Google and Kids: The School Push Squeezes Some New Concessions… Allegedly

August 1, 2022

I read “Chrome Use Subject to Restrictions in Dutch Schools over Data Security Concerns.” The write up reports:

Several schools and other educational organizations are having to restrict usage of Google’s software, including its Chrome browser and Chrome OS offerings over security and privacy fears. The Dutch Ministry of Education has ordered the country’s education industry to implement the changes following over fears that Google’s software is in conflict with the General Data Protection Regulation (GDPR) and other privacy-related regulations in the country.

I am not surprised. I noted that the article presents some familiar wordage; for example:

… The ministers discussed these issues with the representatives of Google, Microsoft, and Zoom, and that these companies assured the ministers that their future versions will be more transparent, and more compatible, with the country’s (and the EU bloc’s) privacy and data protection laws.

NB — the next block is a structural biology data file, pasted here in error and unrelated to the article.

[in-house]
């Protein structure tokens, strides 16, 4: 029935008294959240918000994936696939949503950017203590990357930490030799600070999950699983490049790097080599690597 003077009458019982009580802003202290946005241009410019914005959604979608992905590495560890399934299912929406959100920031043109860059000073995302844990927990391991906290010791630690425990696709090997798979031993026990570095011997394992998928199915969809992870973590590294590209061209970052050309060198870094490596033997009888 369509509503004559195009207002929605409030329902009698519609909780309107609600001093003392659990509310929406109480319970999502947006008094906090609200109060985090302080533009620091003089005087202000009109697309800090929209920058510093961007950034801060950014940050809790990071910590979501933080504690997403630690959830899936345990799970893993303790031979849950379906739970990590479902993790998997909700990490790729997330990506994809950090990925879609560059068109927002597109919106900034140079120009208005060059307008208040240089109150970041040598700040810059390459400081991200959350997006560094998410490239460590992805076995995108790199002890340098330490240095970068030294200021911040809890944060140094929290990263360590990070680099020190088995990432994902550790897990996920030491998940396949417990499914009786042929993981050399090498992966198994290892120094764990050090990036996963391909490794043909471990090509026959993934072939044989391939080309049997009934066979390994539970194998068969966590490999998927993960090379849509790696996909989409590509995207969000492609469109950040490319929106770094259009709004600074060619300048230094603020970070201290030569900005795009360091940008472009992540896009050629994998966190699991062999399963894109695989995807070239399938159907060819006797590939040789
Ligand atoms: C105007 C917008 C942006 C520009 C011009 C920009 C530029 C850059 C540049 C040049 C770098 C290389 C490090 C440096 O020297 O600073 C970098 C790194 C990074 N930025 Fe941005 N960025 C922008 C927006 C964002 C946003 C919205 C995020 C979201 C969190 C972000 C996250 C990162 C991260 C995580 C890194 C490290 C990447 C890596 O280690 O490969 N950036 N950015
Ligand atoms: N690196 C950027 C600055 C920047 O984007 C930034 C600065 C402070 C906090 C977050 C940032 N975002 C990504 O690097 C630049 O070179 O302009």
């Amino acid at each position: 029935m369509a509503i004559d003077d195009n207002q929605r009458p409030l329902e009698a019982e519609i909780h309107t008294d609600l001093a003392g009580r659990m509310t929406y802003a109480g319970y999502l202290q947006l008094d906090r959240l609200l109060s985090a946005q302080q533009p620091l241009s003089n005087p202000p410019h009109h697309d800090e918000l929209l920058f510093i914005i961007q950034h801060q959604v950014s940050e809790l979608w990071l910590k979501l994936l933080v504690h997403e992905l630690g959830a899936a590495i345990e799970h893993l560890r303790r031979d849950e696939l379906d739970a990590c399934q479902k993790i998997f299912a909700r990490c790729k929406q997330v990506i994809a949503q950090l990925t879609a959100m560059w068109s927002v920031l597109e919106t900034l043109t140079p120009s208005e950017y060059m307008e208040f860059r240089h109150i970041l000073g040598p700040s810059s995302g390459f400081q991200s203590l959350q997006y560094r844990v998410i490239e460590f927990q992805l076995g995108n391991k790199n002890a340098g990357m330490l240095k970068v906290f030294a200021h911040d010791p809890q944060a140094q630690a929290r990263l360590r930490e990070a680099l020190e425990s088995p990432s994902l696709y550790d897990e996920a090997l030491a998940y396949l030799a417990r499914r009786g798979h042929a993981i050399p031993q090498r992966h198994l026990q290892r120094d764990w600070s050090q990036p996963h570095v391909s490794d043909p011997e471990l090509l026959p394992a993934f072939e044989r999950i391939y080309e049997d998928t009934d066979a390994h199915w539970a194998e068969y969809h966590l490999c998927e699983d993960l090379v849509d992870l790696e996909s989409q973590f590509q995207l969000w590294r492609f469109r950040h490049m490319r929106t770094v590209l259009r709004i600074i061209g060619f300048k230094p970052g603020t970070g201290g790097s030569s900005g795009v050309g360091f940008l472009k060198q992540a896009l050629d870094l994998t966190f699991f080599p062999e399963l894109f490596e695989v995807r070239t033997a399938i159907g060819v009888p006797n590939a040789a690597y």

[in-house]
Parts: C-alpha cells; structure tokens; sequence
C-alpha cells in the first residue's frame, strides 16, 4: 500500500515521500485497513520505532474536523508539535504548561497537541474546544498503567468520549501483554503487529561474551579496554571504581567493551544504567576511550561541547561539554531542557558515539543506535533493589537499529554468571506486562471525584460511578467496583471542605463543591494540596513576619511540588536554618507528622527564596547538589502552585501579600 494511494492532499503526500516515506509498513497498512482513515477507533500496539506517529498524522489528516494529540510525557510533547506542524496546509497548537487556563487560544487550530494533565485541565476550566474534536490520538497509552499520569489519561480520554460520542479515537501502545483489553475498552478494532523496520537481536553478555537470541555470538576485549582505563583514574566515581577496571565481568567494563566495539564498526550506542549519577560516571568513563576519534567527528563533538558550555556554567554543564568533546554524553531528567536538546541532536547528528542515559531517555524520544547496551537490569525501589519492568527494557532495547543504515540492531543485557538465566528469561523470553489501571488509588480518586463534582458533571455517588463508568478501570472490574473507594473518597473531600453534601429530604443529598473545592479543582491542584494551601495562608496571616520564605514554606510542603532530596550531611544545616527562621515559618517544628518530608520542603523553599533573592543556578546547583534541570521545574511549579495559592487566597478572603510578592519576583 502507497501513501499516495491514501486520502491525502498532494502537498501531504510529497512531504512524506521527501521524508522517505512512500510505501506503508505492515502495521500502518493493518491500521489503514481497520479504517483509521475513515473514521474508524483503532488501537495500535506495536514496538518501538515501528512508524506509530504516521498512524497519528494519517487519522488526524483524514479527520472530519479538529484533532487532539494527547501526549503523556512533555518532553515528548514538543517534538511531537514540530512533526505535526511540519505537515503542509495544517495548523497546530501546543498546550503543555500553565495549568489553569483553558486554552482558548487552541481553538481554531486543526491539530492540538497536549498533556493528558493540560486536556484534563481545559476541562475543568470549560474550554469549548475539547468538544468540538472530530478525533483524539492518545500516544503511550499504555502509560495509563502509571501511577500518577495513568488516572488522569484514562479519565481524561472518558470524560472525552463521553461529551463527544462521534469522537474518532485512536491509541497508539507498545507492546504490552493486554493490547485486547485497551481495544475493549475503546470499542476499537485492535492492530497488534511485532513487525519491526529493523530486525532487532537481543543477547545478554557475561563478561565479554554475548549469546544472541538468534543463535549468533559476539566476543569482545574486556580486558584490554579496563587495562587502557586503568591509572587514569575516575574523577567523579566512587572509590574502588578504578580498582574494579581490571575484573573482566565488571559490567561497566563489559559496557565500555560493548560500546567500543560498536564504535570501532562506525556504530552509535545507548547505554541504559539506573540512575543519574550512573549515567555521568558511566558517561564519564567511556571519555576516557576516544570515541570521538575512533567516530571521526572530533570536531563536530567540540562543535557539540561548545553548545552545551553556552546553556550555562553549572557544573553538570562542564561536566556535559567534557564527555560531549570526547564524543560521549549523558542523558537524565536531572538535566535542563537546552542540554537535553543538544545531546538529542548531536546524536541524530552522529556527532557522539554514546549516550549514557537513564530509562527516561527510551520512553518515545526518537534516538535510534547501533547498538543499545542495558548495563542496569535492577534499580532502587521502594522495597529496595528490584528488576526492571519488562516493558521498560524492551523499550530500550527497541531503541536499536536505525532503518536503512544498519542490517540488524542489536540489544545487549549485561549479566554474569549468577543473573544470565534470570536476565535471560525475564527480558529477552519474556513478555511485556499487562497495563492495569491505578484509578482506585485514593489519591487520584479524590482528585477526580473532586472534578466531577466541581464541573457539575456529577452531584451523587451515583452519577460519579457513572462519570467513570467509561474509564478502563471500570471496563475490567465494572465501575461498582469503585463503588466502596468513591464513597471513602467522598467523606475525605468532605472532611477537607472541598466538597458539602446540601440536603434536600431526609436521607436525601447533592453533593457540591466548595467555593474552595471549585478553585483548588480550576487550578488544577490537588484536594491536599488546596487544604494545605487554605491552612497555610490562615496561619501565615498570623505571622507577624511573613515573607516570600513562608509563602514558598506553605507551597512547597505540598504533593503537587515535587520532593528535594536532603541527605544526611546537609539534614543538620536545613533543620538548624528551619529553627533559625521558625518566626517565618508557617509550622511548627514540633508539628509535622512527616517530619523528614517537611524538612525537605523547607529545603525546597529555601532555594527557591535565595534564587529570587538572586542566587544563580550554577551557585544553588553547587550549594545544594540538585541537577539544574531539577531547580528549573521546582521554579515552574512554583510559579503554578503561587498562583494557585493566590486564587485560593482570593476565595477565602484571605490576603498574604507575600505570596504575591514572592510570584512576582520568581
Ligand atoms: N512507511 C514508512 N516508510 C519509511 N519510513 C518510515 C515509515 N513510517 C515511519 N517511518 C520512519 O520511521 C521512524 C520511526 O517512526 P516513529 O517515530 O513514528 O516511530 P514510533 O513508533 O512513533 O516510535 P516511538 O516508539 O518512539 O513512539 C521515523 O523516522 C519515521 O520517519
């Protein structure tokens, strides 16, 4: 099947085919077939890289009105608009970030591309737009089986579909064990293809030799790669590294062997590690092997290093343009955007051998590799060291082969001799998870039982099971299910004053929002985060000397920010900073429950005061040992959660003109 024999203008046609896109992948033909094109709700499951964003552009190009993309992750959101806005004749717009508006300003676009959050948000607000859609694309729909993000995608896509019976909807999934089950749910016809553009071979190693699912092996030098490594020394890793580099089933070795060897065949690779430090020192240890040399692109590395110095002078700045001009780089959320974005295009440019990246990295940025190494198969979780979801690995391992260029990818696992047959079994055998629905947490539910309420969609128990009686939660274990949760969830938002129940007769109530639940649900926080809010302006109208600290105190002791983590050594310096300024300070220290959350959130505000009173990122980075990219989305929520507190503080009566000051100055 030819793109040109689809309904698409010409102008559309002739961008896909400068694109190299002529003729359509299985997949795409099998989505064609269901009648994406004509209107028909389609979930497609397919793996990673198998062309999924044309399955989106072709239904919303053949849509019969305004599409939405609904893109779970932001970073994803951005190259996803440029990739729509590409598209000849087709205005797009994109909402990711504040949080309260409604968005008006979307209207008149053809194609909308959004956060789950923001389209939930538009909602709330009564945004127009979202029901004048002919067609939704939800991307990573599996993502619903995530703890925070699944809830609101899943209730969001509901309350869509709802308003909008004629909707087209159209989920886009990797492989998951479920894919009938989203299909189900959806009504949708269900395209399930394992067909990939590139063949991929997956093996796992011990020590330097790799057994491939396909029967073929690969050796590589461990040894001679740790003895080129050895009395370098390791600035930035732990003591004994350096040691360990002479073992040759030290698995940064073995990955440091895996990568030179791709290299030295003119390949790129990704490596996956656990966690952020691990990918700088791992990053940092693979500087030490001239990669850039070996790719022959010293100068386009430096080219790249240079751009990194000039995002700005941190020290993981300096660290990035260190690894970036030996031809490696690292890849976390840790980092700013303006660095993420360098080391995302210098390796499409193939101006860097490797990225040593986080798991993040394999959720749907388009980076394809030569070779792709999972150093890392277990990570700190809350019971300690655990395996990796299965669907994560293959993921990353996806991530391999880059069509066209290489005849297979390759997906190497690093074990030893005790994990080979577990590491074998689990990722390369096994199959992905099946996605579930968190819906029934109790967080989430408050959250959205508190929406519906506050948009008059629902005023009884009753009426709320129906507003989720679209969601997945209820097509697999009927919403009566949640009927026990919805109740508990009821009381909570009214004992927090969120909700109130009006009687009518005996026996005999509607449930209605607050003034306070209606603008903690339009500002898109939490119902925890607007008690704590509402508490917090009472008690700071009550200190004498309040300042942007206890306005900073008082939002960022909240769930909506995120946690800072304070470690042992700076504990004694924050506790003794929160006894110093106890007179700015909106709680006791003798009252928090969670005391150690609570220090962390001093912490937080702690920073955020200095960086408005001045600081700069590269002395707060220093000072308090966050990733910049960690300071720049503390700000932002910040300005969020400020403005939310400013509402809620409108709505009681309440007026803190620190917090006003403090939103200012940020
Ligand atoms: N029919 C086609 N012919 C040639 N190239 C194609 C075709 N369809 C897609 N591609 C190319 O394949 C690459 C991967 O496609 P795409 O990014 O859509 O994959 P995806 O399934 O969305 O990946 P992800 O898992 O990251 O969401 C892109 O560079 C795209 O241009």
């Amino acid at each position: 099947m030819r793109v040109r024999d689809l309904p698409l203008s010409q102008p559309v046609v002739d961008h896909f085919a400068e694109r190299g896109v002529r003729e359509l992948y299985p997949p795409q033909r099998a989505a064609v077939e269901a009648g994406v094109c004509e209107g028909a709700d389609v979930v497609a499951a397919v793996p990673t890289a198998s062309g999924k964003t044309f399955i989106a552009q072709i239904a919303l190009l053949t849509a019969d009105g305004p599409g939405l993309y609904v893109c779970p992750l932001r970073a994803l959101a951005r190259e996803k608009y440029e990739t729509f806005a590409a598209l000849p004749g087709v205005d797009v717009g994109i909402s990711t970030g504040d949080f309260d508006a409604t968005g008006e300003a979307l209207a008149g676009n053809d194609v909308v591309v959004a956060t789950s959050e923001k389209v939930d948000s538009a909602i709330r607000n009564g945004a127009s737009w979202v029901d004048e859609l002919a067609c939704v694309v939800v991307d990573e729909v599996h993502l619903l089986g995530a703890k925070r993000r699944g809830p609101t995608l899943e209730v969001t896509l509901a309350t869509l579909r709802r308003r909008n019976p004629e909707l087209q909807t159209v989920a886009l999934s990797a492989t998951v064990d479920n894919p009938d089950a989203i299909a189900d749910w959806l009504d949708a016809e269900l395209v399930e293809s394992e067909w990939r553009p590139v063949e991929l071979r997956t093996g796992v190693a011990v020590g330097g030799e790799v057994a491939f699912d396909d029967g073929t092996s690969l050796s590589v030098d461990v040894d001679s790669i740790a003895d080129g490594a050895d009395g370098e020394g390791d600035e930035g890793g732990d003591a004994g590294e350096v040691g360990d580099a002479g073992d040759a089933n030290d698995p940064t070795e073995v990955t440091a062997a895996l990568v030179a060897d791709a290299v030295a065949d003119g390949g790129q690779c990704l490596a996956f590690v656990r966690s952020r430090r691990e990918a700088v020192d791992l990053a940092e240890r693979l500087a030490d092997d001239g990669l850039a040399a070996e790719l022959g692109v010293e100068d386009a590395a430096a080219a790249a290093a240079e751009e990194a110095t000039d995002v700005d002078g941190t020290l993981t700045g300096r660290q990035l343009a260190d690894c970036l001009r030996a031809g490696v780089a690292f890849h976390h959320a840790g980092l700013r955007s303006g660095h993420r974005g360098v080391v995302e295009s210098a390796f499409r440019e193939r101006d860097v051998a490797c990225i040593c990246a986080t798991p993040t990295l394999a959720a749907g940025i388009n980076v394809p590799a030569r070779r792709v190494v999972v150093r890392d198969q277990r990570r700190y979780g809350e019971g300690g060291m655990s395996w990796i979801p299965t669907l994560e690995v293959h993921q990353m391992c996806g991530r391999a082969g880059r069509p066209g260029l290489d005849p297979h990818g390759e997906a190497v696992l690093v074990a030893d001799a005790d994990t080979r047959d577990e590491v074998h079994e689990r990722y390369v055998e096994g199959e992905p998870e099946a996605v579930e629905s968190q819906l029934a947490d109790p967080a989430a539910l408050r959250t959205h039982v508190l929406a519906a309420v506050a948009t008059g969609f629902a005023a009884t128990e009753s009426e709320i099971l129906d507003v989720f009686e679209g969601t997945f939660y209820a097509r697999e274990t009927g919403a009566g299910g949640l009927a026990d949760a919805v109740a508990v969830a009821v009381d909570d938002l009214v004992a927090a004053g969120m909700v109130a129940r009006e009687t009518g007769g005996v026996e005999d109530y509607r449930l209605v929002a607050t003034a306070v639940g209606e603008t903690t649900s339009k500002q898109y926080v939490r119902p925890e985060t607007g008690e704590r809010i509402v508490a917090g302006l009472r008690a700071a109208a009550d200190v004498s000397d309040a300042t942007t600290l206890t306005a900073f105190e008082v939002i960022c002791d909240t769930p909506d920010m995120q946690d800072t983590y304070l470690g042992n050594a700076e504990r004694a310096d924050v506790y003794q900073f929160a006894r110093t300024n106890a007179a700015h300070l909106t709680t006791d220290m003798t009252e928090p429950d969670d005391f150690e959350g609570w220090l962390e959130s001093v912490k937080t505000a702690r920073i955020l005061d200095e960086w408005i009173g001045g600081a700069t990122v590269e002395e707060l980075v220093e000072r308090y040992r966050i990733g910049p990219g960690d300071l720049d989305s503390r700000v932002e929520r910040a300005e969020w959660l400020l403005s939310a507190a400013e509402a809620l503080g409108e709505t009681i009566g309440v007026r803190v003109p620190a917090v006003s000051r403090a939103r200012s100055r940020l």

I like the “assured the ministers” phrase. It reminds me of “Senator, thank you for the question. I will forward the information to your office. And I am sorry, really, really sorry. We are constantly trying to improve.”

Improve what?

Well, in my opinion it is the collection of fine grained data, actionable intelligence, and insight into what those kiddies are doing. But that’s just my point of view. The giant technology firms just want to do good. No, really.

Do good.

Those assurances sparked an update to the original article and guess what?

… Chrome and Chrome OS are not banned in the education sector of the country, and that schools may continue using them provided that they perform certain actions themselves to strengthen data security and ensure student privacy.


Stephen E Arnold, August 1, 2022


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